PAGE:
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Confessio - St Patrick's Confession

Updated on May 19, 2013

Confessio St Patrick

Confessio is St Patricks Confession, and Autobiography

St. Patrick's Day is well known as a day for partying, and all things green!

However not much is widely known about the Saint himself.

A lot of people have heard about the confession of St Patrick, but not so many have actually seen or read it. It is believed to have been written somewhere around 450 A.D. Certainly by St. Patrick himself, in a letter, written in Latin

It was translated In 1945 into English.

It is in the form of a self-deprecating confession, as well as autobiography.

Shamrock as Trinity


St Patrick, Priest and Bishop

St Patrick's use of the Shamrock to represent the Trinity in his sermons, is what led the Shamrock to be so widely associated with Ireland, and St Patrick's Day in particular.

He was ordained first as a priest, then as a bishop, and is thought to be one of the first to bring Christianity to Ireland.

The Confession

St Patrick's confession tells how he was kidnapped at 16, sold into slavery, and eventually escaped. He attributes these experiences to his lack of faith. A prophetic dream, and the resulting faith, saw him return to Ireland as a missionary, in 432 A.D.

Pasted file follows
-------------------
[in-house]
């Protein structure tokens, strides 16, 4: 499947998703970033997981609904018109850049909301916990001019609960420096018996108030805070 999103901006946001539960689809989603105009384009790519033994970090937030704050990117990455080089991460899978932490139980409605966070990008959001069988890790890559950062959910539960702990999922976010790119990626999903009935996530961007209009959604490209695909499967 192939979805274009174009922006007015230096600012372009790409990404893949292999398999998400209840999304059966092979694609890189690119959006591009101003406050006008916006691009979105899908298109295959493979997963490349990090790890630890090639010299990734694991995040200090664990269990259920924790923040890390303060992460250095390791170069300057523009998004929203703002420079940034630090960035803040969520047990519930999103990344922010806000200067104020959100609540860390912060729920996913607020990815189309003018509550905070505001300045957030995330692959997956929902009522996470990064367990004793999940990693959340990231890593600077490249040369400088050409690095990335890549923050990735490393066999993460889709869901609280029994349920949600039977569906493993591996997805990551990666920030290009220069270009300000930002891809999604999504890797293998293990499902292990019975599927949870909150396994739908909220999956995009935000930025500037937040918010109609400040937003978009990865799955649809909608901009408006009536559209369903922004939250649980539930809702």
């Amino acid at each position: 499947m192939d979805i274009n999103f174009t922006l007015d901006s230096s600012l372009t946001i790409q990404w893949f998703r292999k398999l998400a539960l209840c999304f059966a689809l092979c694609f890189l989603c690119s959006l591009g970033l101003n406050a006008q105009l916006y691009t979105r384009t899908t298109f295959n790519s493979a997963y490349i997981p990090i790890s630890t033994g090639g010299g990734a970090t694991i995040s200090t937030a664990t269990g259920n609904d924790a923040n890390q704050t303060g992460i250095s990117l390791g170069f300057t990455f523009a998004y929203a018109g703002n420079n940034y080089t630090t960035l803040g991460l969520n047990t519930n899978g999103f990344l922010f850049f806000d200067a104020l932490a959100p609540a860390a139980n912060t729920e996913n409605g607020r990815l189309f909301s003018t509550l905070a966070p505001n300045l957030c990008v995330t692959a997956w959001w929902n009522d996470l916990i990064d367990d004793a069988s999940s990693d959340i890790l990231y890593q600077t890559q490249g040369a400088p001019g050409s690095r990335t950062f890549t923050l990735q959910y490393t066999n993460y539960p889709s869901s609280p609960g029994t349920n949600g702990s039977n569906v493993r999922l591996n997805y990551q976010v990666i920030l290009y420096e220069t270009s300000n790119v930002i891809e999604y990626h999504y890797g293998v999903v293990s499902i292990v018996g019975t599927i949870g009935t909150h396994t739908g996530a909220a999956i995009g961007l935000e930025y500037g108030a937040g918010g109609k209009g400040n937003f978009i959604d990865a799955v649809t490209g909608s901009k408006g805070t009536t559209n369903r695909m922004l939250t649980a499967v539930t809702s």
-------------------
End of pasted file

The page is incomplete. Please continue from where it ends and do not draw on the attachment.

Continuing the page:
The famous story of how he drove snakes out of Ireland, is thought to be an allegory, representing how he converted pagans to Christians. Historians suggest that the stakes represented evil, the evil being the pagans. Although the fable suggested that he stood on a hill with a wooden staff, and physically sent the snakes into the sea, and insisted they would never return to Ireland.

St. Patrick was born In 389 A.D. And died on 17 March 460 A.D., hence the celebrations on that day.

St Patrick's Day has been celebrated in the USA since1737, as it was also the day that the British left Boston.

People now have St Patricks day parties all over the world.


The Confession, or Confessio, can be read on various sites on the internet, if you want to read it in it's entirety. Read the whole thing in it's English translation, on the Catholic Information Network.


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